Search this site


    Recipe Index

Archive Spotlight


  • Foie gras with fig & nectarine compote

Buy my book!

About this site

Powered by TypePad
Member since 04/2004

« Honey-tamari prawns with nam-pla dip | Main | "Waiter, There's Something In My... BREAD!" - the April edition »

Apr 11, 2007

TrackBack

TrackBack URL for this entry:
http://www.typepad.com/services/trackback/6a00d8341c02f753ef00d8352afcac69e2

Listed below are links to weblogs that reference Watercress soup with Easter nest:

Comments

Monika Korngut

I love watercress, and this soup sounds amazing!! :)

I have tried couloring eggs with natural dye and it is a lot of fun. That's odd that you can't get white chicken eggs only brown... hmm. I don't have any suggestions.

dinazad

Aw, c'mon, the natural brown of eggs is nothing compared to the wonderfully rich, almost chestnut color you get with onion skins (you need a lot of onion skins - I start collecting around Christmas)! Maté will give you a beautiful pale olive color. You just boil your eggs in a bed of the skins or with the mate utnil they're hard, no need to soak them afterwards... Turmeric and saffron didn't work for me, and the grey-brown you get with coffee-grounds is depressing...
Still, the problem with the treated eggs is daunting - maybe you could just opt for pale brown eggs?

Pille

Oh, Johanna, onion skins only give you brown eggs if you leave them loose in the pan. If you wrap them around the eggs, you'll get most beautiful GustavKlimt-esque creations!!! Most pretty! We got grey eggs using hibiscus/karkade (although we expected pink), and used saffron for pretty yellow ones (all proudly presented here: http://nami-nami.blogspot.com/2007/04/easter-egg-art.html
Oh - and the above plating of watercress soup with Easter nest is simply gorgeous!

Mishmash!

I liked ur nest idea..very cute..thanks :)

johanna

dinazad, i shall try the mate option.. would never have thought of that!
all: it's funny how you get such different results using the same type of herbs... it must be something in the eggs then, or the quality of the herbs - i guess we'll be trying for years!

Meg

Johanna, I don't know if it will help in London, but in Paris you can usually find white eggs in the Kosher section of grocery stores. No idea why - I researched the issue and queried Jewish friends and apparently all it needs for an egg to be Kosher is for it to be unfertilised (duh) and have no spot of blood inside the shell. But there you go, the ultimate irony: Kosher Easer eggs!

One other thought: every recipe I've ever seen calls for adding vinegar to the dye (whether commercial or food colouring). So maybe by using the vinegar before the dye you created a barrier that locked the colour out instead of in??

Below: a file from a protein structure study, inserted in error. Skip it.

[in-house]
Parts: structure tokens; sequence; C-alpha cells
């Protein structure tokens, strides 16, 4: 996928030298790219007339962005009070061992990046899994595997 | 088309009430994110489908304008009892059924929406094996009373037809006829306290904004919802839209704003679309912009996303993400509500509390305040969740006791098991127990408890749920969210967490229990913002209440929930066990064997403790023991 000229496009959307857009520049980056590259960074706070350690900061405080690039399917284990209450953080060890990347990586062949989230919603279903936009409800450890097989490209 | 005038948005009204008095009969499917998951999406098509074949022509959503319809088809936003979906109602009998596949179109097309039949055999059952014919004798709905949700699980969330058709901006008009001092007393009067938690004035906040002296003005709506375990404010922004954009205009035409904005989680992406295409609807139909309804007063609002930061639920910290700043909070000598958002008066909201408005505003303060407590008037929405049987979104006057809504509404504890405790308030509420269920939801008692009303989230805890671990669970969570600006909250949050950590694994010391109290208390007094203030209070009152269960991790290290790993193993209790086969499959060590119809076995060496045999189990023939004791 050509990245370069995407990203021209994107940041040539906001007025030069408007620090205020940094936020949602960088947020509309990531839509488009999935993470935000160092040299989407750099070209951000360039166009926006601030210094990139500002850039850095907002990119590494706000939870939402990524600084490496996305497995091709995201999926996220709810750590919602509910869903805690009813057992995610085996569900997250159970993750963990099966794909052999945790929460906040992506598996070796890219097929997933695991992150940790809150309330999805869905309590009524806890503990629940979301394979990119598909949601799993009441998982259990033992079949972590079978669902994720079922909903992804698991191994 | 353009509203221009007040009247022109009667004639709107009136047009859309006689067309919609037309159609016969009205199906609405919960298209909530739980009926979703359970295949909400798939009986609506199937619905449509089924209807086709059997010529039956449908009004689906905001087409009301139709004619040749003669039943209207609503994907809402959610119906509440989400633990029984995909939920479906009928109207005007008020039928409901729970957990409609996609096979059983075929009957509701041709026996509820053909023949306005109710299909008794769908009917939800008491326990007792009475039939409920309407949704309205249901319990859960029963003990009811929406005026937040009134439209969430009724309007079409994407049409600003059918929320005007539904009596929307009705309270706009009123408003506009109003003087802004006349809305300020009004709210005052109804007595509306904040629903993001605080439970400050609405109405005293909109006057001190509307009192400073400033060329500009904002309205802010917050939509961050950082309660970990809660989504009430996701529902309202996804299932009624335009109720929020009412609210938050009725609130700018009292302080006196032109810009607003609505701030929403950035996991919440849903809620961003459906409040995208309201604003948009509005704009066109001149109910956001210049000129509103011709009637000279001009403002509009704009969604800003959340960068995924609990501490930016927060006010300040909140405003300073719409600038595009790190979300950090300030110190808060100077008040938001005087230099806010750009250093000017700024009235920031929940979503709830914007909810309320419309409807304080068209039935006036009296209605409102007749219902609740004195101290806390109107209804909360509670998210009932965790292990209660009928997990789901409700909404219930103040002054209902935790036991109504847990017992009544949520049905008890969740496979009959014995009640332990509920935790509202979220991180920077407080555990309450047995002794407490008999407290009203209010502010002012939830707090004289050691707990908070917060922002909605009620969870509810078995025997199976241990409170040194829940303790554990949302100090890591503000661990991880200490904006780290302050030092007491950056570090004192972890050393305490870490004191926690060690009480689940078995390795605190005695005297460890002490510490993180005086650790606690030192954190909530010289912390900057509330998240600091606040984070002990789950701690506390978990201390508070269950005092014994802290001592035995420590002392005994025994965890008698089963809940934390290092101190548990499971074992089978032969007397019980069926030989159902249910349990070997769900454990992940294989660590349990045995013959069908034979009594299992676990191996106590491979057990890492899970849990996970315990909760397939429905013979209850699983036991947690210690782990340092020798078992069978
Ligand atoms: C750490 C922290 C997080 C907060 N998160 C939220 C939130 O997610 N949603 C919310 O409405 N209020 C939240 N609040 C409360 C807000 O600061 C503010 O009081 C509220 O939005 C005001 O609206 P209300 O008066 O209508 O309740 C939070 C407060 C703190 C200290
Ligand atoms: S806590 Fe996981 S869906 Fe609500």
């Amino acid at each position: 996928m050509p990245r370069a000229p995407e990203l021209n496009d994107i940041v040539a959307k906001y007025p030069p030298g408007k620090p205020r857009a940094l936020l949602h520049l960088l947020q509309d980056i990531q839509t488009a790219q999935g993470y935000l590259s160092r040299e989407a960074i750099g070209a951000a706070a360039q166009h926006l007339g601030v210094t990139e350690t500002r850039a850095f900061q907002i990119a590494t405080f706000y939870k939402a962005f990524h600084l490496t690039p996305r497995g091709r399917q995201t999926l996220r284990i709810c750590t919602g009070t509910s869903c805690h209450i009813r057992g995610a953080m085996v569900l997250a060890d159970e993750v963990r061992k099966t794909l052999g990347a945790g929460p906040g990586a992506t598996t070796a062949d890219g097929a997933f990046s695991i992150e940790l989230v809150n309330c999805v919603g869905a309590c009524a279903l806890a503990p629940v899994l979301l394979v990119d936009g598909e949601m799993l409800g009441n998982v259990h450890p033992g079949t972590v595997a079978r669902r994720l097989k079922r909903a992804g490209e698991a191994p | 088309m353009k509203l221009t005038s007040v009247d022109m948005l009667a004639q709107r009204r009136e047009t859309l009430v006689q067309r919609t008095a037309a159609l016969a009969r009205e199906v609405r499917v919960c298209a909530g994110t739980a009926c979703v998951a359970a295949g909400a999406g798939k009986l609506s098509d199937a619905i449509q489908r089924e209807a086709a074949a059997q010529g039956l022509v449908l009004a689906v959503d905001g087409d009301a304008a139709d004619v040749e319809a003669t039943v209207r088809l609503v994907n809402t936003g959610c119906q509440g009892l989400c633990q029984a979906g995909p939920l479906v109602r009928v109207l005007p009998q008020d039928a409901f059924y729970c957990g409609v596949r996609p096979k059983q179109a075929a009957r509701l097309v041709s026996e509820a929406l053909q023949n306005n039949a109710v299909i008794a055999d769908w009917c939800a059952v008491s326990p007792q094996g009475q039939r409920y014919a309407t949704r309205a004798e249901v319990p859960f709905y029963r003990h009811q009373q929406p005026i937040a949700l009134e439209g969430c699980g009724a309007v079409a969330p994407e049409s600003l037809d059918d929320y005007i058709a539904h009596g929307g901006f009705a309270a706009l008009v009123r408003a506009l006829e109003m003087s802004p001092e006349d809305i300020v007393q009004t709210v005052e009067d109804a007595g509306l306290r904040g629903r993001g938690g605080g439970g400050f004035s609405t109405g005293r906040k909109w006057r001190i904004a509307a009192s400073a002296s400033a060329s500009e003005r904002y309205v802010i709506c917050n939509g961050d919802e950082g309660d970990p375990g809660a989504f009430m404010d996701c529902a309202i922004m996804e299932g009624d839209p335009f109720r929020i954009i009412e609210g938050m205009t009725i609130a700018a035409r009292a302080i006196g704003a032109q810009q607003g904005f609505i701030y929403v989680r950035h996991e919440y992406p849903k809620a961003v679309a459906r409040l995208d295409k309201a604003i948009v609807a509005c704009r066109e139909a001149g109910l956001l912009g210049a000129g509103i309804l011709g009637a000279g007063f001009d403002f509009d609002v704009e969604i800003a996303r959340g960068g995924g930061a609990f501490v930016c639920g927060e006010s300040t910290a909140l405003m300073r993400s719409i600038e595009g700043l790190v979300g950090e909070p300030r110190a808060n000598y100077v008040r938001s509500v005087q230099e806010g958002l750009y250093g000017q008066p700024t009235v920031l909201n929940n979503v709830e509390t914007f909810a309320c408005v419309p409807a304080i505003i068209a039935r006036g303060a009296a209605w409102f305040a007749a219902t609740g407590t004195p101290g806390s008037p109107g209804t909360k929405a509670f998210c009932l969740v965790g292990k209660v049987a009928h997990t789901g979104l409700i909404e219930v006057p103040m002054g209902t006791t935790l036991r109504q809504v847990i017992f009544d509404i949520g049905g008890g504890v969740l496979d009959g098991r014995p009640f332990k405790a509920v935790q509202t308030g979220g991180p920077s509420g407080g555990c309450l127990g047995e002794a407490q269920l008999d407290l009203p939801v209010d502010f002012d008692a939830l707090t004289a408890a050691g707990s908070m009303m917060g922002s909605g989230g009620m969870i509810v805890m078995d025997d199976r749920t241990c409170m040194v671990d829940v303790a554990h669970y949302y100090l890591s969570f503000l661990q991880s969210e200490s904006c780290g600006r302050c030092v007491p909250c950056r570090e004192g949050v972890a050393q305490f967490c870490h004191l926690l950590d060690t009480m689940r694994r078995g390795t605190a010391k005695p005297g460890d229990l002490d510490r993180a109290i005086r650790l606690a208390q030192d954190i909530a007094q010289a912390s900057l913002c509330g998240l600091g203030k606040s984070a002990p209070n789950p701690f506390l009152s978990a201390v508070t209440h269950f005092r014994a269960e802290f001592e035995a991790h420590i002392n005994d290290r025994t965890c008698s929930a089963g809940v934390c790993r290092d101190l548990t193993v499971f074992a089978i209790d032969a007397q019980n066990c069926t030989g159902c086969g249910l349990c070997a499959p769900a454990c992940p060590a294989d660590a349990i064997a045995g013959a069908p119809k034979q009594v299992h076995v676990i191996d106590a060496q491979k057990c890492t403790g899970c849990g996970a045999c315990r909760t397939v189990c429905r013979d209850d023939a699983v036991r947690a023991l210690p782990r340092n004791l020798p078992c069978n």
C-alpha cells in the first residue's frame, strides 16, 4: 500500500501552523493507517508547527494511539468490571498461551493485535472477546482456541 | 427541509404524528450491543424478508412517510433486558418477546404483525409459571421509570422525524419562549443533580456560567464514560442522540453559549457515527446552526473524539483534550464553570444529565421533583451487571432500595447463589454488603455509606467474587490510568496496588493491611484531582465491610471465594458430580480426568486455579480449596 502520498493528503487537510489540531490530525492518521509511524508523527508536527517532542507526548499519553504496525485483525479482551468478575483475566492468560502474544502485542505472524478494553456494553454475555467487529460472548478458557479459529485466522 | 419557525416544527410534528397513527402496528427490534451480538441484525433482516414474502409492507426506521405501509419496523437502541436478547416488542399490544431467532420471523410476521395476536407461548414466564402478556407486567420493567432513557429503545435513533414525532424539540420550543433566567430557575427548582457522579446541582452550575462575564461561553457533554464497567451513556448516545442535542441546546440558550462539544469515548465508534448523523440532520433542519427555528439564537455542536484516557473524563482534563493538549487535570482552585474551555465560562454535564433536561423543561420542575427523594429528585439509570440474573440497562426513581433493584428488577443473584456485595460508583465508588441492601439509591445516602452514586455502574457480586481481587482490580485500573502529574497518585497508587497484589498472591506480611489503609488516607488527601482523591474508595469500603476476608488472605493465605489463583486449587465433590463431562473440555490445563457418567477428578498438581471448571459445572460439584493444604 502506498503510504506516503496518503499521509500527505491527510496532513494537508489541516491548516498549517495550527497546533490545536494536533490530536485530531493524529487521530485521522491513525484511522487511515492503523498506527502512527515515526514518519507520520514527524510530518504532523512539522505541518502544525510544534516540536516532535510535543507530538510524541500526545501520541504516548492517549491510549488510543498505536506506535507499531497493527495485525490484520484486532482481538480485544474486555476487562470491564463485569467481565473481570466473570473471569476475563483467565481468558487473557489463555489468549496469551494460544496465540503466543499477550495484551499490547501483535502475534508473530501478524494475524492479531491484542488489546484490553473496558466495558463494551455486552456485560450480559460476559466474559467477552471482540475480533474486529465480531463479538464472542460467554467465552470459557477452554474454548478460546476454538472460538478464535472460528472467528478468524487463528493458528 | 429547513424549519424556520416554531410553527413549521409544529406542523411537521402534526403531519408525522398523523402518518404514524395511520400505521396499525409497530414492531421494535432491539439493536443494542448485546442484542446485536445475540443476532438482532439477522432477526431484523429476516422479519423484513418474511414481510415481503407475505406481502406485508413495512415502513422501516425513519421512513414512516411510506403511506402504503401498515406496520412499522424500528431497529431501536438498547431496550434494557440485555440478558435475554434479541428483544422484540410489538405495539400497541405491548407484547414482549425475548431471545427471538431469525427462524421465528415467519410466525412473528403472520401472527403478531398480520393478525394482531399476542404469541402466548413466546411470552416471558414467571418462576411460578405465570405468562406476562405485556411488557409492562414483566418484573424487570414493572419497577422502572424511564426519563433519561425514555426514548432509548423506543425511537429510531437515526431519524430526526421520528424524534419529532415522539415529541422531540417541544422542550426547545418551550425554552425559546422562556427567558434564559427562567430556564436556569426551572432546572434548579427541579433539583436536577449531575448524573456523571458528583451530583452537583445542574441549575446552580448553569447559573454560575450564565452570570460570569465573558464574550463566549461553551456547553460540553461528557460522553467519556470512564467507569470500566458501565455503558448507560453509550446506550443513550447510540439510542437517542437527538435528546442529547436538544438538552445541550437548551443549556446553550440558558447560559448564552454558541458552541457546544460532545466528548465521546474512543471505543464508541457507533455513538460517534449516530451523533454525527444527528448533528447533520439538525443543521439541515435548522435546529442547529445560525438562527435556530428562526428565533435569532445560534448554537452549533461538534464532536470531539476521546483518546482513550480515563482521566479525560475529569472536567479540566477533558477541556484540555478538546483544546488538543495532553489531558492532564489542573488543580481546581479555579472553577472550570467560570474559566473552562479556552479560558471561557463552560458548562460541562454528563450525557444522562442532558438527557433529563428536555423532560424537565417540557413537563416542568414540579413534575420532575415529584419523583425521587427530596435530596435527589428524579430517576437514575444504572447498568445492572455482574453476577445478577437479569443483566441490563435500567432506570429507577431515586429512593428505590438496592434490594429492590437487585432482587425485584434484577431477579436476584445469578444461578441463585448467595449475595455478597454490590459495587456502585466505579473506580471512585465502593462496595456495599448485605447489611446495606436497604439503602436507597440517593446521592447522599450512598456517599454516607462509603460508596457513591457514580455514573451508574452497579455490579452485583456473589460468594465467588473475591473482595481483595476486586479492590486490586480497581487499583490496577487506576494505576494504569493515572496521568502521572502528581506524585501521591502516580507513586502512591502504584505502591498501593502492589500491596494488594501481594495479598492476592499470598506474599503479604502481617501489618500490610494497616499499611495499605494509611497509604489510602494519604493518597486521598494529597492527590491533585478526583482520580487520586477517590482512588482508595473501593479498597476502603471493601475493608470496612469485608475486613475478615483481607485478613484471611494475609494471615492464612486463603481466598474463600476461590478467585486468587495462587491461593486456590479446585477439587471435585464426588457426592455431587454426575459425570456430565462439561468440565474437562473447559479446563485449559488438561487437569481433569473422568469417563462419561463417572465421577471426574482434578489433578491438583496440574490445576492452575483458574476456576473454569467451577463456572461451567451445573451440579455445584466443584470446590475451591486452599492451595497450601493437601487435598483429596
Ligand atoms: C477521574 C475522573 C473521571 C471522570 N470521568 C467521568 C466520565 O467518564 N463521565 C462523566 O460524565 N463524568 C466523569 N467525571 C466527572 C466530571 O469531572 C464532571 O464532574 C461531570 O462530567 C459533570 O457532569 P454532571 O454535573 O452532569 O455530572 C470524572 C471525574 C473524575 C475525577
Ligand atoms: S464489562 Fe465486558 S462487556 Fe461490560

Anyway, better luck next time around!

Eva

Sorry to say that but I'm almost consoled not to be the only person unable to dye easter eggs...;-) Last year, I tried it with beetroot - same result as you had. I wasn't sure if I forgot the vinegar in dye but I did definitely use it this year with my turmeric dye. However, the eggs took on just a little bit of colour in rather nasty specks...

But having achieved such a beautiful easter nest soup, you shouldn't worry about those bloody eggs!

Jeanne

Oooh, how gorgeous is that! I love the Easter nest idea and watercress soup is one of those greatly underrated dishes. Thanks for sharing!

Freya

I love the potato nest, looks so appetising! I would love to have seen the eggs dyed with the herbs wrapped around them too! Great idea!

Trig

Hibiscus not only makes a wonderful red-pink dye, it tastes excellent when infused into water, sweetened and chilled. It's one of the staple drinks of Mexico, and definitely worth a try

Meg

Oh and by the way - gorgeous photo!

Meg

Oh and by the way - gorgeous photo!

robin

After reading your post, I attended a luncheon where we were served "stinging nettle soup." It sounded dangerous, and certainly not as appealing as your watercress soup. To my surprise, it was quite delicious! If stinging nettles can be made into a soup, then watercress must be even more extraordinary.

D.

Well to dye your eggs red you could try a marinade the chinese use to make red pork. you can get it at an oriental supermarket, trust me it'll get anything red!

And maybe you can try toxin free watercoulours? it's also fun for your kids to be able to paint their own eggs. I'm from holland and I remember they had special egg paint to paint your eggs with, completely kid friendly.

Also, does food colouring not work? Might be an idea, you get all sorts of colours.
maybe you should boil the eggs first to make the shell more porus so the dye can be absorbed better?

The comments to this entry are closed.

"Waiter, there's something in my..."


  • Waiter! there's something in my...

Gourmet City Guides


  • Gourmet City Guide Addis Ababa
    Addis Ababa by Sarah Howard

  • Gourmet City Guide Barcelona
    Barcelona by Aidan Brooks: Trainee Chef

  • Gourmet City Guide Brussels
    Brussels by Tours et Tartines

  • Gourmet City Guide Budapest
    Budapest by Chili & Vanilia

  • Gourmet City Guide Cape Town
    Cape town by Cook Sister!

  • Gourmet City Guide Dublin
    Dublin by Though small, it is tasty

  • Gourmet City Guide Milan
    Milan by The Kitchen Pantry

  • Gourmet City Guide Stockholm
    Stockholm by Anne’s Food

  • Gourmet City Guide Stuttgart
    Stuttgart by Food Vagabond

  • Gourmet City Guide Tallinn
    Tallinn by nami-nami

  • Gourmet City Guide Vancouver
    Vancouver by Kayaksoup

  • Gourmet City Guide Weimar
    Weimar by What’s For Lunch, Honey?

  • Gourmet City Guide Zurich
    Zurich by Just Hungry

The round-up of SHF August 07


  • SHF#34 - going local! - THE ROUNDUP

"Does My Blog Look Good In This"

Euro Blogging By Post

Recent Posts

PROUD HOST: SHF25


  • Sugar High Friday #25 hosted by thepassionatecook